To be loved by a horse,
or by any animal,
should fill us with awe-
for we have not deserved it.
- Marion C. Garretty
That is why I paint animals. They inspire me to be a better person, because they know who we are.
The bonus side of being able to live my passion is that I get to tell stories about animals that allow me that privilege. I get to be with them and feel I am part of their lives as well. They also keep me grounded. And, when the opportunity presents itself, I am blessed with the rancher who lets me onto his ranch to take photos and sketch his cattle or bison, or when I am presented with the opportunity to paint an individual’s horse or other warm-blooded pet. I get to listen to their stories and tales of farm life with animals.
Actually, I am like a kid in a candy shop. I cannot get enough of animals. I just soak them in. It doesn’t matter what is standing before me - wild or domesticated, I study and study and study and never want that moment to disappear.
A few years ago, I flew to Houston to drive my mom to Little Rock, AR, where her brother lived, but was in the final stages of his life. While my mom was sitting by her brother’s side, I drove to the Little Rock Zoo with my cousin. When we arrived, we began walking over a largely flagstone environment. We were walking up a hill and I exclaimed rather loudly to him, “oh my gosh, there is the White Rhino’s enclosure.” I couldn’t imagine what the zoo had done with him. I looked at my cousin and said, “that’s my favorite animal in the whole world.” At the same time, a zoo keeper was driving very slowly past us on an ATV pulling a small trailer with a muck tub, tools, etc. He stopped ahead of us and walked back to us several steps and took out his huge key ring with lots and lots of keys dangling off of it. Well, without missing a beat, he said, “would you like to see Dudley?” I was thrilled. Of course I wanted to see Dudley – the zoo’s white rhino. The keeper said Dudley was inside his building because they were renovating his enclosure. He put the key in the door and started walking in, and said follow me, but walk softly. My cousin said, “you don’t want to walk in there.” Really? I would miss a chance to see a Rhino. Not in this life time. So, I walked in, and there behind the wooden stall, just up against the front wall was Dudley. I talked softly to him as I approached. I reached over the wooden stall watching while he lifted his head a little so I could see every inch of his ears and poll. I reached over and slowly touched his right ear. He didn’t move, so I continued to stroke his ear. I then went behind his ear at the base and massaged his skin. I closed my eyes and the skin was unimaginably soft and warm. I just kept reaching and talking to him all the while. Well, he raised his head up to see who was doing that to him. His little eyes turned to look at me. He looked like he was searching my face, but continued to let me stroke his forehead and face. That area wasn’t quite all that soft, but very thick. Then, I guess he wanted to get a better look, because I heard his feet shuffling, softly across the concrete floor, as he moved parallel to the right, lifting his head up even more. That was amazing!!!! I have never forgotten that incredible experience. The zoo keeper did tell me that Dudley was 19 years old, and had been born at the San Diego Wild Animal Park. Pardon the expression, but I thought I had died and gone to heaven!!!! If the zoo keeper had said I could open the stall door and go sit by him, I would have done it. Meanwhile, I think my cousin was worried and looked like he might have a stroke when I came out of the Rhino house. Actually, Dudley wasn’t the first Rhino I had petted, but I will tell you another story about that venture on another day. Experiences like this cause you to dream.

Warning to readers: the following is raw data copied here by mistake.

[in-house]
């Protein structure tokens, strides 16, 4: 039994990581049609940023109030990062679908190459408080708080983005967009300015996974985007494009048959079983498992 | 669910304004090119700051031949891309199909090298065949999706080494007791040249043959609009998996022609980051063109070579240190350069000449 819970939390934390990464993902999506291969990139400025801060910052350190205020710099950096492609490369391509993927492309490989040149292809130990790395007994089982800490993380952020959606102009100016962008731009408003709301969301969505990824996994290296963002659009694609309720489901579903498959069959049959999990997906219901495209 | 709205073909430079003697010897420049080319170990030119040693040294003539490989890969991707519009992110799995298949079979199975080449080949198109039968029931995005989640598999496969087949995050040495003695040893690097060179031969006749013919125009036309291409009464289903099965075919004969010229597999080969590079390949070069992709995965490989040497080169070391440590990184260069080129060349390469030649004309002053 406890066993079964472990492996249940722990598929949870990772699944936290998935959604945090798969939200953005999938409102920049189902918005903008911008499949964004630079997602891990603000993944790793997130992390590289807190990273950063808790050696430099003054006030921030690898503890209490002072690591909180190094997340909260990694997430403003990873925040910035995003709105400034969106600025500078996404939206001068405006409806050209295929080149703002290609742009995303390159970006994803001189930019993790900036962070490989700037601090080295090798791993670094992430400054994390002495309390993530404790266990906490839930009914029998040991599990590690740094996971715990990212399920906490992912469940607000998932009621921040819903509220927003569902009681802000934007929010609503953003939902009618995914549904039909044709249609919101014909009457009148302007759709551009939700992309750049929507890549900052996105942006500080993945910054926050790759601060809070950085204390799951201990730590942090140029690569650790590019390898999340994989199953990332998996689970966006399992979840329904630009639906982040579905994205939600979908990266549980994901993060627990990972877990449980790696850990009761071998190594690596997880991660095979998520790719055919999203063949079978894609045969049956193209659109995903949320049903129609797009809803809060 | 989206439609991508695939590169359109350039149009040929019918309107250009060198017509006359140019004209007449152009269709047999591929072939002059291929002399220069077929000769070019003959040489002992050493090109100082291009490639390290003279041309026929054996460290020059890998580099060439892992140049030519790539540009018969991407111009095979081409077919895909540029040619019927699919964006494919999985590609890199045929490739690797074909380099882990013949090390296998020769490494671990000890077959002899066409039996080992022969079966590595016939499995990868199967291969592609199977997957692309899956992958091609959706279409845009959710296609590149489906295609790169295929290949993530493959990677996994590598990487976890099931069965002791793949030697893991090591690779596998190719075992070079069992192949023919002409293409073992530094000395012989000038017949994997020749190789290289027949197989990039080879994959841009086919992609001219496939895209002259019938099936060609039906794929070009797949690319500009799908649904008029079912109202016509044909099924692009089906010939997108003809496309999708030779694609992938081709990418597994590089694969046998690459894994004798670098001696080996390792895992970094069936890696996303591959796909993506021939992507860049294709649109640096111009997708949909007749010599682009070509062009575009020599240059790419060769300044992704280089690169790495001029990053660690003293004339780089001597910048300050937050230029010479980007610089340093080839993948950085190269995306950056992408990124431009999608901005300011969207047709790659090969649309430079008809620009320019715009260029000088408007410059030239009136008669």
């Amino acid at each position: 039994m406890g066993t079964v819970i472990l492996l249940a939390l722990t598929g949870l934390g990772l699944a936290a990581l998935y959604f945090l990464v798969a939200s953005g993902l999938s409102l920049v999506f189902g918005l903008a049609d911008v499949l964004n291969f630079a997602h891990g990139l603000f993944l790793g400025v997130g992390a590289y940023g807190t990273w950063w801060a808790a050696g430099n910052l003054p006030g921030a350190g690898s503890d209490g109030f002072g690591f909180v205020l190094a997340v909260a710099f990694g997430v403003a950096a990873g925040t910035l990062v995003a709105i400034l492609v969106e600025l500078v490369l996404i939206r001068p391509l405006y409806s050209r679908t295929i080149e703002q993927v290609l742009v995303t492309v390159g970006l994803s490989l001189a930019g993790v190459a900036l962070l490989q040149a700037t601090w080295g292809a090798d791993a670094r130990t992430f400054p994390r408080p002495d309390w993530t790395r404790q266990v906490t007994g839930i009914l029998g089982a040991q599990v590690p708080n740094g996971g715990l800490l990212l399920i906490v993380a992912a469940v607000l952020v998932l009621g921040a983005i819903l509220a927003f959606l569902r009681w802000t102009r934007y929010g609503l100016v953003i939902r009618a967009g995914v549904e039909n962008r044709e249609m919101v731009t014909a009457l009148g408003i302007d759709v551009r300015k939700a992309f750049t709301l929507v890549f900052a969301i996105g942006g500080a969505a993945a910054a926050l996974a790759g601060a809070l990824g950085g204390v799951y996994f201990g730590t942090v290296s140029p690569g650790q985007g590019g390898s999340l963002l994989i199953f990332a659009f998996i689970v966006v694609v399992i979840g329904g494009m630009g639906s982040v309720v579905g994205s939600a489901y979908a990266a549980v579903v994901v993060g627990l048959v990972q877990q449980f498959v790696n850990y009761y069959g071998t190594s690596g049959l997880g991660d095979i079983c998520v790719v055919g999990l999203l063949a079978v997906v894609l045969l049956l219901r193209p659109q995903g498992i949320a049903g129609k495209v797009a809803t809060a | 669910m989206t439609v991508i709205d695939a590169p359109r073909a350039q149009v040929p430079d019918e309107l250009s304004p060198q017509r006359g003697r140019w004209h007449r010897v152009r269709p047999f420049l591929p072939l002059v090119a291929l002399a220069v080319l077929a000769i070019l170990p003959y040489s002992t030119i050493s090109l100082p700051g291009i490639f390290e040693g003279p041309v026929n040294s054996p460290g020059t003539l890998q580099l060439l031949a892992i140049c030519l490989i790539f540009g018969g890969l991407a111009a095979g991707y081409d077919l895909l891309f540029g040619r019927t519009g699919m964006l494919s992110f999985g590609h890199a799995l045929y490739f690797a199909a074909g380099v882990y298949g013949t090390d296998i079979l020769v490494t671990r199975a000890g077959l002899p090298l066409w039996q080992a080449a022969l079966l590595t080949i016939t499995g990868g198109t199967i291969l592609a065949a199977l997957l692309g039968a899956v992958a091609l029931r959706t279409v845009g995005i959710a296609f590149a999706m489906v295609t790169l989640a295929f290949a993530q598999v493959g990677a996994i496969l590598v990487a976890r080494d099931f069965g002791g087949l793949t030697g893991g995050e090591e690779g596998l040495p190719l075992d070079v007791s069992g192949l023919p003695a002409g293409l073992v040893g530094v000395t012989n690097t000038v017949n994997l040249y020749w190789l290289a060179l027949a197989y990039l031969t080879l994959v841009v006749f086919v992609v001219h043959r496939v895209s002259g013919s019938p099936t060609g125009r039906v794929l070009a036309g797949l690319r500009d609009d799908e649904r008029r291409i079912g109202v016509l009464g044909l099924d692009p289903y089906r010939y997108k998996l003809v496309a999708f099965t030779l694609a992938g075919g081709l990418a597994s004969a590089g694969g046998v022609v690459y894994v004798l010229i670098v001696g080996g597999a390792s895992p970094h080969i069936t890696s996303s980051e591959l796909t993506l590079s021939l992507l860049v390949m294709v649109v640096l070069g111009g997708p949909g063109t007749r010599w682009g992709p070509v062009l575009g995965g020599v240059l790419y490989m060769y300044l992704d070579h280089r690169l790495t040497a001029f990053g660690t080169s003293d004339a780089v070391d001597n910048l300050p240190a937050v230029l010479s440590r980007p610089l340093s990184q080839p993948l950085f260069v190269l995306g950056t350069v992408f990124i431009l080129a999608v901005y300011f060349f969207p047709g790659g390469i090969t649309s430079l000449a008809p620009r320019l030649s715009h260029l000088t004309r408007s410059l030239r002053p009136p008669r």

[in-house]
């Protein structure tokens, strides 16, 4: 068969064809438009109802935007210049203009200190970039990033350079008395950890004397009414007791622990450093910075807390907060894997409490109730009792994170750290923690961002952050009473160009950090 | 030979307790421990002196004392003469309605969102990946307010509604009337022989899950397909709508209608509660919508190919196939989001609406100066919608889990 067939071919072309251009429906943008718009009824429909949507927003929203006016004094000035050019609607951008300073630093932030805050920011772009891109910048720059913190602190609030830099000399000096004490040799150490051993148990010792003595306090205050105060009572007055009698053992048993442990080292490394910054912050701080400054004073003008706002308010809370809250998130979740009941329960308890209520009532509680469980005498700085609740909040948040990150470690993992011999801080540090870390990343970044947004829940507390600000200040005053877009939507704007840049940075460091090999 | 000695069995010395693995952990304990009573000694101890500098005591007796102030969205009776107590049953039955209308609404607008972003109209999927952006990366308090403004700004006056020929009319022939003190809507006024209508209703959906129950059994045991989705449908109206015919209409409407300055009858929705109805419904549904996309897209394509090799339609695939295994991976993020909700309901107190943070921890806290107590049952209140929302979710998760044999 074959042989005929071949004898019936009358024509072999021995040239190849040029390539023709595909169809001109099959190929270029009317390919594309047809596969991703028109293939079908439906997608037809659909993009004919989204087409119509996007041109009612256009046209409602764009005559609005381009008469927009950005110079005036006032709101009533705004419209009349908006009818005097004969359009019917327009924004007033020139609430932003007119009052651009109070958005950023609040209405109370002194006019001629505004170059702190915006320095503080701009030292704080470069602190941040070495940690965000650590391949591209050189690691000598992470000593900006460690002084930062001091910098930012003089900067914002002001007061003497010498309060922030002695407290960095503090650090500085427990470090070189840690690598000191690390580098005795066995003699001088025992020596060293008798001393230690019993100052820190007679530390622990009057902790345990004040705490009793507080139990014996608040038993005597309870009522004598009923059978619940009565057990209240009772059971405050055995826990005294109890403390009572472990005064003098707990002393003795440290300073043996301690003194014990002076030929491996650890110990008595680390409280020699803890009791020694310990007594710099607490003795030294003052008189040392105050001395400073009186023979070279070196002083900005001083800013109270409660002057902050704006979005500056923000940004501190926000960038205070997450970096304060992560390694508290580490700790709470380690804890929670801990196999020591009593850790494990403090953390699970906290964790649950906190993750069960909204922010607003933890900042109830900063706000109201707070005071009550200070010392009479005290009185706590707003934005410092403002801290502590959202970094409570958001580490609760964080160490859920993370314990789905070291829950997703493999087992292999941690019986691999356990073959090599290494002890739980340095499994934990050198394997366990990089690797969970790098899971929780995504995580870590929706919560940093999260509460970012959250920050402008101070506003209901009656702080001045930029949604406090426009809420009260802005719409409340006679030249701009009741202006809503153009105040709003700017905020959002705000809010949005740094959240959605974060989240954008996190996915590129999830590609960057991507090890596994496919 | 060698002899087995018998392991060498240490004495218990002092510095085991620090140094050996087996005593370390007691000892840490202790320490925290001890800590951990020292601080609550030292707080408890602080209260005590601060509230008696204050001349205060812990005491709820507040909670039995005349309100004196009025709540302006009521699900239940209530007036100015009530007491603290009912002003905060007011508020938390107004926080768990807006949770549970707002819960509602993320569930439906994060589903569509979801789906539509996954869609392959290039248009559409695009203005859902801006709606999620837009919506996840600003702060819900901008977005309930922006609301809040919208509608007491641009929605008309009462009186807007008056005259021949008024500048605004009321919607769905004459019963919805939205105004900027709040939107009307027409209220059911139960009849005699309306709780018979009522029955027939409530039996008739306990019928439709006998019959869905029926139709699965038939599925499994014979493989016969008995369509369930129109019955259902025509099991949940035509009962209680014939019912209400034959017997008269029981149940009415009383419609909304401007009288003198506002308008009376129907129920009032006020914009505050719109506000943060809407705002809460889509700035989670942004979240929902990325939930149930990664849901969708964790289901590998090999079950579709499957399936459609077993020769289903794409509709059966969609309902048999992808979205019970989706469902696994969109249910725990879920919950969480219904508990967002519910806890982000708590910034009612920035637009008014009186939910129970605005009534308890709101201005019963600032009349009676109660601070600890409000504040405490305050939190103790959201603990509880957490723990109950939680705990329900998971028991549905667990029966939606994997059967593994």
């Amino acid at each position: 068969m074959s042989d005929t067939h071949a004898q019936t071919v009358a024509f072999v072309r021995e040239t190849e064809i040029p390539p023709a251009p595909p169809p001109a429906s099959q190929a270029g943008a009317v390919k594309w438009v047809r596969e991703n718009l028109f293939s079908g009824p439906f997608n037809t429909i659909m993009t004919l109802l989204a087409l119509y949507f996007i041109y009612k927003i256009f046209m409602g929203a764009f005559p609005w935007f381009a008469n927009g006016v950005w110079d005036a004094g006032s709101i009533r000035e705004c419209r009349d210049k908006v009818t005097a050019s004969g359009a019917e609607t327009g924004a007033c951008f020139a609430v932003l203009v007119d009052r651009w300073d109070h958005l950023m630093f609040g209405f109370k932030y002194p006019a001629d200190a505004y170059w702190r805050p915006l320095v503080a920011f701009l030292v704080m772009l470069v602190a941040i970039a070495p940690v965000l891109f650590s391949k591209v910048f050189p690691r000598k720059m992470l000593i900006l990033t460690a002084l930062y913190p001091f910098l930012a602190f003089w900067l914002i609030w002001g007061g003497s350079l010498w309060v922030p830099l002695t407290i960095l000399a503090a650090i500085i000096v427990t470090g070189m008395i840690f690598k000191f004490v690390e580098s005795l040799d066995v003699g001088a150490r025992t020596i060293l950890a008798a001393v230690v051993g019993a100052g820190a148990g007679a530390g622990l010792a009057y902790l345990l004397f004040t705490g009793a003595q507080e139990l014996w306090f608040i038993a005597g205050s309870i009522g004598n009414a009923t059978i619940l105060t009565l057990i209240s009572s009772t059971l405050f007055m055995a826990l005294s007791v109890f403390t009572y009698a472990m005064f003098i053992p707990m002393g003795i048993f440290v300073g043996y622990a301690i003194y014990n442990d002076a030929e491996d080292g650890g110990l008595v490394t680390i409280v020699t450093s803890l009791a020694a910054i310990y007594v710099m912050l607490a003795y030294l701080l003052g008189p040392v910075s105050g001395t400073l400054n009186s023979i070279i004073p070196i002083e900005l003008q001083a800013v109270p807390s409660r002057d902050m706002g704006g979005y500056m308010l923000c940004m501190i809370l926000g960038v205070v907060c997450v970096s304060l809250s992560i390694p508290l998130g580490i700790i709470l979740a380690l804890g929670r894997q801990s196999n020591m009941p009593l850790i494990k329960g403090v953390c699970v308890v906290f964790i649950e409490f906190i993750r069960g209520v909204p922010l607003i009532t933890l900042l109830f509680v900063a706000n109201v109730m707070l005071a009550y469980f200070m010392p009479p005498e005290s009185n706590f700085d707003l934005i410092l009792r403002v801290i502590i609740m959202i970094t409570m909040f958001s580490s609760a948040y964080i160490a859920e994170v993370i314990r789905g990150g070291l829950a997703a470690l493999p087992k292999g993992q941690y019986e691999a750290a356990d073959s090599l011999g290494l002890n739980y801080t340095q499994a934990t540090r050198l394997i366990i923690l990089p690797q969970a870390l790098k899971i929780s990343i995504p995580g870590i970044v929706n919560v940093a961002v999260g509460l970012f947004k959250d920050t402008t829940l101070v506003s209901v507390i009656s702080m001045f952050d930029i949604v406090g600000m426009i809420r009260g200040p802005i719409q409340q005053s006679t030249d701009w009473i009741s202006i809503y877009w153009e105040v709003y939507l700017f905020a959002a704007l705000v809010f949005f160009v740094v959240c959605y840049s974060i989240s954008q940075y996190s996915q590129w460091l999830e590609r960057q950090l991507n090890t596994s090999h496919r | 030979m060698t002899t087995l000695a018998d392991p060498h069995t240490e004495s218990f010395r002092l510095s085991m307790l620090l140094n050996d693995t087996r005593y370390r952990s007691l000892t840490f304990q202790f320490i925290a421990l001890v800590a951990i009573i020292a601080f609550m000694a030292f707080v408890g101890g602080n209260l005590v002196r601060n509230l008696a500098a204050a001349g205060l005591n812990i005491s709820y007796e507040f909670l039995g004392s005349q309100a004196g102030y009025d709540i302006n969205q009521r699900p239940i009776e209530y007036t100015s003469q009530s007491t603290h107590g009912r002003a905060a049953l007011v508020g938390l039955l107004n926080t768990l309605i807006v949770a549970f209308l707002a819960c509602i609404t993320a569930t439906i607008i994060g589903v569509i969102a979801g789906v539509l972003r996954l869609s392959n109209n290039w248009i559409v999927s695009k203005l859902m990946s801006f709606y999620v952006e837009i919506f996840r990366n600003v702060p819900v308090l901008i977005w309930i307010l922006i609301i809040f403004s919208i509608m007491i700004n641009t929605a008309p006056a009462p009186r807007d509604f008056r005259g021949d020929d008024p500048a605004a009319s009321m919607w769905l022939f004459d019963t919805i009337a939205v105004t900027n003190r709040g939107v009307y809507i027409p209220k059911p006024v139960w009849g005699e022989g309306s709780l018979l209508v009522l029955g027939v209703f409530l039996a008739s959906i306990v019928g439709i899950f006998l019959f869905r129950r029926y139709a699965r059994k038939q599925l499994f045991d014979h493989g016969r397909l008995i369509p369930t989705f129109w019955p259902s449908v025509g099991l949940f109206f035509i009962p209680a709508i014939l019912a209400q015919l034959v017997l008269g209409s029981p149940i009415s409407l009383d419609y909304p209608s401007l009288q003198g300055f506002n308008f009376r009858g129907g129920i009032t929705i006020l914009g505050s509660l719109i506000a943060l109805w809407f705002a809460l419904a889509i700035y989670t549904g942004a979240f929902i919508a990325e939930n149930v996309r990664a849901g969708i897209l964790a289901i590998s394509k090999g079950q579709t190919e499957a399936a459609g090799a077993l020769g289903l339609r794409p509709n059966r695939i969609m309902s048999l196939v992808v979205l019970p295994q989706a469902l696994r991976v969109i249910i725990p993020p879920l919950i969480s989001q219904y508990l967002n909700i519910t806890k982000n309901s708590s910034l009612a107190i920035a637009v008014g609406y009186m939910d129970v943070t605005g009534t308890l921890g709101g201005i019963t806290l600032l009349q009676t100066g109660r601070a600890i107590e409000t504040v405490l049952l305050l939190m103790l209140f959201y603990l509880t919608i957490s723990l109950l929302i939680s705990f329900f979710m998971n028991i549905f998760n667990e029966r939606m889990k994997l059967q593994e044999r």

Thank you so much for coming along with me on my wonderful journey of sharing thoughts with you about my paintings of animals who, I believe, want me to show themselves in a portrait to be shared with people who might appreciate their beauty and character.